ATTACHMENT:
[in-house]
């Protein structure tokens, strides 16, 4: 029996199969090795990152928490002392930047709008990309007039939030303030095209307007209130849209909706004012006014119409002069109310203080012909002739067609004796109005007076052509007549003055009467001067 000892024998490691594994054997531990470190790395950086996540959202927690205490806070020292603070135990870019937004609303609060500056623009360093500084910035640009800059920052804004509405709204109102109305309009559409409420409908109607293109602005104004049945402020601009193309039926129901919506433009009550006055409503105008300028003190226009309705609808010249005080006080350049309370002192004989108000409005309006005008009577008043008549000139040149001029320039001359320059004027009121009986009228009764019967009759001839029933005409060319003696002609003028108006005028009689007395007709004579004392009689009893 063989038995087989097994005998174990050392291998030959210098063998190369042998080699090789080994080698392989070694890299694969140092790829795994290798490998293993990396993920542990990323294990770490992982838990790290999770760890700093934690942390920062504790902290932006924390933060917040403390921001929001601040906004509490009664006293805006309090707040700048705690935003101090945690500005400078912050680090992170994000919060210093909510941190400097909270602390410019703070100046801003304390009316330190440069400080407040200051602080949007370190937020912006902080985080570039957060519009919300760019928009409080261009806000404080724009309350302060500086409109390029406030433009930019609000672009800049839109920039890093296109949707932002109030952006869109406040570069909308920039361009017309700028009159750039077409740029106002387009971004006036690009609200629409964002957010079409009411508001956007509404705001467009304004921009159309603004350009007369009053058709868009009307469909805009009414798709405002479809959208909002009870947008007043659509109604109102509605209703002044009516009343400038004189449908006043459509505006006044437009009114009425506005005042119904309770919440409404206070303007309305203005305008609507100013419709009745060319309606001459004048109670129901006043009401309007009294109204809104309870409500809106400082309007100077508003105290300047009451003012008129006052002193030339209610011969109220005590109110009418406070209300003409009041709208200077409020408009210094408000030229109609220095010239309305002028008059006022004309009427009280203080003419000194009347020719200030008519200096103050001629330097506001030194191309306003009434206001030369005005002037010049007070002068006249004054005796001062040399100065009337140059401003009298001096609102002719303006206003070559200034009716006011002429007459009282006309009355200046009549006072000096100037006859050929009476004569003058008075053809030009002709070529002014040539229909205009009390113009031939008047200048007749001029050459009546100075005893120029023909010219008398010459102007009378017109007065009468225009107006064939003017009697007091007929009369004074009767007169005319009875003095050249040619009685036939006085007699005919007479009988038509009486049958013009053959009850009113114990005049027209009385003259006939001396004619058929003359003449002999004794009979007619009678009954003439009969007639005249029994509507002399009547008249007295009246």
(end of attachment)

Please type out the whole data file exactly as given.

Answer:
[in-house]
């Protein structure tokens, strides 16, 4: 029996199969090795990152928490002392930047709008990309007039939030303030095209307007209130849209909706004012006014119409002069109310203080012909002739067609004796109005007076052509007549003055009467001067 000892024998490691594994054997531990470190790395950086996540959202927690205490806070020292603070135990870019937004609303609060500056623009360093500084910035640009800059920052804004509405709204109102109305309009559409409420409908109607293109602005104004049945402020601009193309039926129901919506433009009550006055409503105008300028003190226009309705609808010249005080006080350049309370002192004989108000409005309006005008009577008043008549000139040149001029320039001359320059004027009121009986009228009764019967009759001839029933005409060319003696002609003028108006005028009689007395007709004579004392009689009893 063989038995087989097994005998174990050392291998030959210098063998190369042998080699090789080994080698392989070694890299694969140092790829795994290798490998293993990396993920542990990323294990770490992982838990790290999770760890700093934690942390920062504790902290932006924390933060917040403390921001929001601040906004509490009664006293805006309090707040700048705690935003101090945690500005400078912050680090992170994000919060210093909510941190400097909270602390410019703070100046801003304390009316330190440069400080407040200051602080949007370190937020912006902080985080570039957060519009919300760019928009409080261009806000404080724009309350302060500086409109390029406030433009930019609000672009800049839109920039890093296109949707932002109030952006869109406040570069909308920039361009017309700028009159750039077409740029106002387009971004006036690009609200629409964002957010079409009411508001956007509404705001467009304004921009159309603004350009007369009053058709868009009307469909805009009414798709405002479809959208909002009870947008007043659509109604109102509605209703002044009516009343400038004189449908006043459509505006006044437009009114009425506005005042119904309770919440409404206070303007309305203005305008609507100013419709009745060319309606001459004048109670129901006043009401309007009294109204809104309870409500809106400082309007100077508003105290300047009451003012008129006052002193030339209610011969109220005590109110009418406070209300003409009041709208200077409020408009210094408000030229109609220095010239309305002028008059006022004309009427009280203080003419000194009347020719200030008519200096103050001629330097506001030194191309306003009434206001030369005005002037010049007070002068006249004054005796001062040399100065009337140059401003009298001096609102002719303006206003070559200034009716006011002429007459009282006309009355200046009549006072000096100037006859050929009476004569003058008075053809030009002709070529002014040539229909205009009390113009031939008047200048007749001029050459009546100075005893120029023909010219008398010459102007009378017109007065009468225009107006064939003017009697007091007929009369004074009767007169005319009875003095050249040619009685036939006085007699005919007479009988038509009486049958013009053959009850009113114990005049027209009385003259006939001396004619058929003359003449002999004794009979007619009678009954003439009969007639005249029994509507002399009547008249007295009246």